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Interview: Veteran Start-Up Motiga Carves A Multiplayer Identity On Mobile

Interview: Veteran Start-Up Motiga Carves A Multiplayer Identity On Mobile Exclusive

October 7, 2011 | By Frank Cifaldi

Motiga is a mobile start-up just getting out of stealth mode, recently founded by former NCSoft West CEO Chris Chung and Gazillion, Sierra and Sony Online technology veteran Rick Lambright.

The Bellevue-based company is set to debut its first game, The Leftovers, a humorous cross-platform multiplayer tower defense game inspired by William Golding's novel The Lord of the Flies planned for iOS.

In this Gamasutra interview, CEO Chris Chung (pictured) and creative director Isaac Barry (formerly of casual game studio GameHouse) talk about the company's roots, its vision for "true" mobile multiplayer, and why building your own social platform might be unnecessary.

Gamasutra: So Chris, you were the CEO of NCSoft West? That was the entire North America and Europe operation, right?

Chris Chung: Yeah. I was CEO of the company from the beginning of 2008 to May of 2009, and left and started working for Trion Worlds as chief strategy officer for about a year. But I really wanted to do this.

Do what?

CC: I've had a lot of interest in the mobile space for a long time, but it didn't make economic sense. In 2008, I saw an opportunity to create a company focused on multiplayer games on mobile, because there really wasn't anybody doing it.

That was certainly true then, but is it true now?

CC: Traditionally where you have a multiplayer game that's peer-to-peer to full client server, you have a very different backend. But with ours, using the same backend, we can actually support a full MMORPG or a game like [The Leftovers], or a game like a first-person shooter.

And is that kind of the core of your company?

CC: Yeah, multiplayer technology. We don't want to be a platform provider, we want to be a developer that puts a lot of premium multiplayer content, different types of content, on that platform.

Isaac Barry: Right now we're using major social networks for all of our logins. So when you create the game, rather than try to push our own platform, we're really asking people to use the social networks that they want to use for their login. Because it's all the same to us, right? What we want is for people to easily be able to play with their friends.

Can you expand a bit on what sets you apart from other iOS publishers focused on multiplayer?

CC: I think the technology enables really small teams to create truly multiplayer games really fast. It takes about two weeks of integration time to integrate our backend.

It takes care of the virtual item catalog, takes care of the monetization. It also has a really nice interface to basically look at all the analytics during the development and post-launch. And there are a couple of features that we're putting in later to help developers monetize their games better.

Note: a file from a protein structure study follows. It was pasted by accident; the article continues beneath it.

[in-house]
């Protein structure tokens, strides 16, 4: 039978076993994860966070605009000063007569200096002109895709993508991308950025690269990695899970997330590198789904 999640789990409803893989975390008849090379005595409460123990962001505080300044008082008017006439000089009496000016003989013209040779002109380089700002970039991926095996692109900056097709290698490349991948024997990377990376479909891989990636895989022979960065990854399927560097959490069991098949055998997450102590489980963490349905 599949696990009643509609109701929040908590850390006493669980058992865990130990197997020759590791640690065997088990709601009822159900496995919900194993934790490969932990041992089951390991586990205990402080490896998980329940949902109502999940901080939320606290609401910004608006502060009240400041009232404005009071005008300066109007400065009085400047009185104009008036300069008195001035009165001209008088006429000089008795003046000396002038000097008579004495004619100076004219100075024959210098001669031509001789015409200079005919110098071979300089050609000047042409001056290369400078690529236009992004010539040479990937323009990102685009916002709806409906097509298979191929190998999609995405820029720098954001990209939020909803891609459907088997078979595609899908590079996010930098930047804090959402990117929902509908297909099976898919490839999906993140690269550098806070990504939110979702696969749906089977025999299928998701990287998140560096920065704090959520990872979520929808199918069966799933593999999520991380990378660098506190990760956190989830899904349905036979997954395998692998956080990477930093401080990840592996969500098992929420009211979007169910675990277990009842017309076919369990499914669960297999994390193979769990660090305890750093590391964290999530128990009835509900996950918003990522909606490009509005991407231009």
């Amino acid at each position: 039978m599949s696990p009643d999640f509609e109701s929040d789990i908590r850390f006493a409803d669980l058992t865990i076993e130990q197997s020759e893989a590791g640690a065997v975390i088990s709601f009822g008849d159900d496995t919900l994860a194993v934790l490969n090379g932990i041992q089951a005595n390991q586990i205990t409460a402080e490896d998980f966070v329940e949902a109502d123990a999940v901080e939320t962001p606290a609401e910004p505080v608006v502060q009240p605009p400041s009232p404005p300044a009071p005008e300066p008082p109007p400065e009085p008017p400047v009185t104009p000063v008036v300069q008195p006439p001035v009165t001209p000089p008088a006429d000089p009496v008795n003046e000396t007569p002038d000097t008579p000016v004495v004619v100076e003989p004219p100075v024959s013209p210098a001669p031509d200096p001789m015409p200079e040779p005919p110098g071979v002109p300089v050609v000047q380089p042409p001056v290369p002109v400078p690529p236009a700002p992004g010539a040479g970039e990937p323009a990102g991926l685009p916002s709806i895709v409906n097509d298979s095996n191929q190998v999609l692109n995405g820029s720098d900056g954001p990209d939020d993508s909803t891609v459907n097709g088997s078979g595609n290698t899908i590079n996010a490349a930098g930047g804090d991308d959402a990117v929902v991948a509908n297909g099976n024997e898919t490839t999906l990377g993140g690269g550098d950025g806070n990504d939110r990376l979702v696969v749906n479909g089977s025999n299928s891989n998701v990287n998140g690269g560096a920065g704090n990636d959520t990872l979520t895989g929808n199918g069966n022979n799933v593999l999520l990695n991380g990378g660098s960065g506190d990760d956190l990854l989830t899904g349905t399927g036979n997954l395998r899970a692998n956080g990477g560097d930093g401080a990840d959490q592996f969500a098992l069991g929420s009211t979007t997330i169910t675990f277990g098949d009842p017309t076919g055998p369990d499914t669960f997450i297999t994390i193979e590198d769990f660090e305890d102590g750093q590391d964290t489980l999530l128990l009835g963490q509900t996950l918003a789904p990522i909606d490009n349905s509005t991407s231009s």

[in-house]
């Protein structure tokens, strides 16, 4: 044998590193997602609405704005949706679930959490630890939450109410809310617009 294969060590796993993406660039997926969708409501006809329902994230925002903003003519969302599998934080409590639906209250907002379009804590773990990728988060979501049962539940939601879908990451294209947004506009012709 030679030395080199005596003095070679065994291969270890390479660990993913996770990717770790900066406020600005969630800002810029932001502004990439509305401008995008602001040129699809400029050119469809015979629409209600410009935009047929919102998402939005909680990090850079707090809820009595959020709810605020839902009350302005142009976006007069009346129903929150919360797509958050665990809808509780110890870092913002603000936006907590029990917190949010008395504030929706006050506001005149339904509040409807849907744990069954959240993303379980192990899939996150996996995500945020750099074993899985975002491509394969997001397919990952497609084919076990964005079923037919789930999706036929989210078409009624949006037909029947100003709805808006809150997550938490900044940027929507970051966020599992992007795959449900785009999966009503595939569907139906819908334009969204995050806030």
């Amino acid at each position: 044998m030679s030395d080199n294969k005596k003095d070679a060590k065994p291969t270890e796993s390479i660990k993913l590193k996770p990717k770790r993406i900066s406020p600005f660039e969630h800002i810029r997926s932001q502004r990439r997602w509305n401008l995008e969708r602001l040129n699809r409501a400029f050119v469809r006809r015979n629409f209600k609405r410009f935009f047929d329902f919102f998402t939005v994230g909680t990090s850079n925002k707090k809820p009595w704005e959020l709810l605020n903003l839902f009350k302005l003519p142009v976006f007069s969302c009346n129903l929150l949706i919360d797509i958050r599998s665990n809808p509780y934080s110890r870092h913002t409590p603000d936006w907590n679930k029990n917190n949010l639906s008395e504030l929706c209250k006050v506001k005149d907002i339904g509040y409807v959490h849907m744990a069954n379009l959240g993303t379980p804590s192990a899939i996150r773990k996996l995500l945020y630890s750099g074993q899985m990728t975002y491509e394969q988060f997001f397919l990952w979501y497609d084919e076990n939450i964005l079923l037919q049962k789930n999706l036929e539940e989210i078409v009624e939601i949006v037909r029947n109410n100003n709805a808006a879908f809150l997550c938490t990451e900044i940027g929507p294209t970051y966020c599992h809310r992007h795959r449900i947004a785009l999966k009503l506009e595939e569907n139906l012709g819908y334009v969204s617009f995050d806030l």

IB: Motiga stands for Mobile Online Touch Interface Games, so what we wanted to do was take the strengths of the devices and really make games that were specifically for that device, including geo-location. It's kind of become a platform for all games now that are social, so every game that we make is inherently social.

But what we're starting on right now is our first stage, to make sure we have good multiplayer games, then we're going to be revealing a bunch of news about our social features later.

What are Motiga's goals?

IB: Aside from making great multiplayer games for mobile devices... I think that's kind of it. We just want to make good games. We're all gamers, we're really not making casual games. We're not making hardcore games, either. We're making games that we like to play, and it just happens that we're populated by people who like casual games, like hardcore games.

We're in this golden age where suddenly we're able to connect people together in very interesting ways. The problem is that the reality is that schedules are difficult to align, so that kind of dominant approach is to do asynchronous play, which we definitely want to support, but we always want to be doing real-time and asynchronous experiences together.

And free-to-play is the easiest way, as a gamer, to find new experiences and be a part of new things. So it just makes the most sense for us.

It also makes it easier to go across multiple platforms, because we're always going to be connecting our gamers. We're not segmenting them by their platform. So iOS players will be able to play with Android players and with Windows Phone 7 players.

The Leftovers is multiplatform?

IB: The Leftovers is a Unity title, so we've been using the Unity platform. With a more mass-market title we look at doing things with engines that are going to perform better on smartphones over the entire range, especially with all the growth of kind of the lower-end smartphone market.

But for our games that are really targeted at gamers, like this one, we're able to say there's going to be a barrier to entry that gamers are more than willing to cross. So when we develop certain titles we keep that in mind. So with this, really 3GS is our spec for iOS, but the experience is best on iPhone 4 or the iPad...really, the iPad 2. And that's just the nature of 3D running on these processors.

Chris, You left Trion specifically to do this?

CC: Yeah.

What was the sort of gap that you saw?

CC: There were multiplayer game companies on iOS that were either focused on MMORPGs or first-person shooters, but there wasn't anybody that created the technology for truly mobile multiplayer games. And that's the gap that I saw.

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